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Although winter isn’t over yet, today’s calm and sunny weather looks ideal for beachcombing.  Winter storms often seaweed-and-shellswash natural treasure in the form of seashells onto the beaches.  Some common finds at local beaches are shown at left:  a Green Sea Urchin, Blue Mussels, Sea Biscuits (a type of Sand Dollar), a small Surf Clam,  Irish Moss seaweed and a small starfish. 

There’s a large bed of Blue Mussels at nearby Rainbow Haven Beach that’s revealed only at low tide.  The tidepools are ideal places for finding some of the creatures that prey on the mussels, such as   Dogwhelks and Northern Moon Shells.  Sometimes, a Rock Crab that’s managed to hide from the hungry seagulls can also be found. 

 Many of the rocks in the mussel bed are covered with algae, making them very slippery to walk on.  Periwinkles feed on the algae and are also numerous in some spots.

moonandmermaidspurseThe carnivorous Northern Moon Shell is shown at left along with a Mermaid’s Purse, which is an egg case for a skate, a type of ray.  The hooked ends of these egg cases cling to seaweed but are sometimes loosened by the currents and washed ashore.  The moon shells are very beautiful but have become less common finds in recent years. 

Whenever I find shells with live animals still inside them, I’ll throw them back into the water.   It’s such a shame to find a pile of live molluscs dying in the parking lot, picked off the beach by children but discarded by parents prior to getting into their vehicles at the end of the day.  It might seem like a small thing, but in the summer, when so many people frequent the beaches, this thoughtless act is repeated enough times to have an effect on the fragile ecosystem.  Though live molluscs are a wonder to find, in this instance I think it would be less cruel to just love them and leave them.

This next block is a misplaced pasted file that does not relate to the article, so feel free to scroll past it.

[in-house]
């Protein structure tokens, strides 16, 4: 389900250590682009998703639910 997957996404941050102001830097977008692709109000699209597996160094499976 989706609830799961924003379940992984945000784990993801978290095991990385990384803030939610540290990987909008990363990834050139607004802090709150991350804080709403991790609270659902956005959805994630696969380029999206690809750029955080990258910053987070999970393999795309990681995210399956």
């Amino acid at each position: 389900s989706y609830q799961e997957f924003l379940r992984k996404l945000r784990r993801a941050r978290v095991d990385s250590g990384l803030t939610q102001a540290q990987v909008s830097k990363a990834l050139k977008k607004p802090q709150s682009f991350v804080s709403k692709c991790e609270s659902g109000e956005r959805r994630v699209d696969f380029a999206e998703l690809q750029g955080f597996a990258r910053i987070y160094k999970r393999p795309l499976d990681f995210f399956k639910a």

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Echinoderms
Echinoderms

The following article was written for the December 2008 issue of The Beacon:

 

At this time of year, it seems that stars are beginning to show up everywhere. They’re seen in ice crystals, holiday decorations, wrapping paper, nativity scenes, Christmas treetops and the sparkling eyes of children.  In local wildlife, the star shape can also be found on our beaches in the forms of Echinoderms, sea creatures that are distinguished by a 5-part radial symmetry:

 

A live Sea Urchin is covered with spines which hide the star shape that is only revealed upon its death, at which time the spines become dry and fall off.  These urchins are greatly enjoyed by seagulls at low tide.  Although they’re commonly found on the shore, I’ve also found urchin shells in the woods where they’ve been dropped from the sky by gulls hoping to crack them open on rocks.

 

Starfish are known for their amazing ability to grow back an appendage should it be lost.  There is an eye spot at the tip of each arm so that the Starfish can see ahead regardless of which arm is leading its direction.  The mouth is located beneath its central disc.  A carnivore, the Starfish will use its strong arms to open mussel or clam shells.  Once the shell is opened, the starfish pushes its stomach through its mouth right into the bivalve it is eating.

 

The Sand Dollars found on our local beaches are of the Sea Biscuit variety.  While living, they are covered with thousands of soft brown hairs.  These hairs fall off and the shell is bleached white by the sun once the Sand Dollar dies and is washed ashore.  Although the top of the Sand Dollar has a flower shape on it that looks like a Christmas Poinsettia, a look at its underside will reveal a delicate yet distinct 5-point star shape.

 

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